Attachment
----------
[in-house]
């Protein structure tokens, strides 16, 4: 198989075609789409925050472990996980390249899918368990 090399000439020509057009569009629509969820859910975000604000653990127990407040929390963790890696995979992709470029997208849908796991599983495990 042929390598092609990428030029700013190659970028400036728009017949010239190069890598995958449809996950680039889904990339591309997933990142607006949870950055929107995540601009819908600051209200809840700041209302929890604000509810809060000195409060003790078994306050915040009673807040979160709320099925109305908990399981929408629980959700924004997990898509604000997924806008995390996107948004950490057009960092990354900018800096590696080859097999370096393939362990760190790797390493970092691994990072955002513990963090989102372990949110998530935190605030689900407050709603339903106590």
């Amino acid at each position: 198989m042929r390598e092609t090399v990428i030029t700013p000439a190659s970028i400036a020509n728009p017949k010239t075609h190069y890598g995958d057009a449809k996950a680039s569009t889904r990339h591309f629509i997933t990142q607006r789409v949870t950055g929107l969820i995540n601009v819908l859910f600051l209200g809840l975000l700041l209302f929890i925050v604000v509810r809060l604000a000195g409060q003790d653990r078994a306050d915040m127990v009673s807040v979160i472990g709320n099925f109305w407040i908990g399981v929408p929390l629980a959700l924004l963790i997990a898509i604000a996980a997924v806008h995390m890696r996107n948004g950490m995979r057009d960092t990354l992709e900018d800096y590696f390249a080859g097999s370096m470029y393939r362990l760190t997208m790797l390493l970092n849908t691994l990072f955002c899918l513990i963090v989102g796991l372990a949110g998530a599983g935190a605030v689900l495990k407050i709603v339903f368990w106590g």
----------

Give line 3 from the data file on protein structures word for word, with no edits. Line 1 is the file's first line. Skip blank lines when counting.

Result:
């Amino acid at each position: 198989m042929r390598e092609t090399v990428i030029t700013p000439a190659s970028i400036a020509n728009p017949k010239t075609h190069y890598g995958d057009a449809k996950a680039s569009t889904r990339h591309f629509i997933t990142q607006r789409v949870t950055g929107l969820i995540n601009v819908l859910f600051l209200g809840l975000l700041l209302f929890i925050v604000v509810r809060l604000a000195g409060q003790d653990r078994a306050d915040m127990v009673s807040v979160i472990g709320n099925f109305w407040i908990g399981v929408p929390l629980a959700l924004l963790i997990a898509i604000a996980a997924v806008h995390m890696r996107n948004g950490m995979r057009d960092t990354l992709e900018d800096y590696f390249a080859g097999s370096m470029y393939r362990l760190t997208m790797l390493l970092n849908t691994l990072f955002c899918l513990i963090v989102g796991l372990a949110g998530a599983g935190a605030v689900l495990k407050i709603v339903f368990w106590g």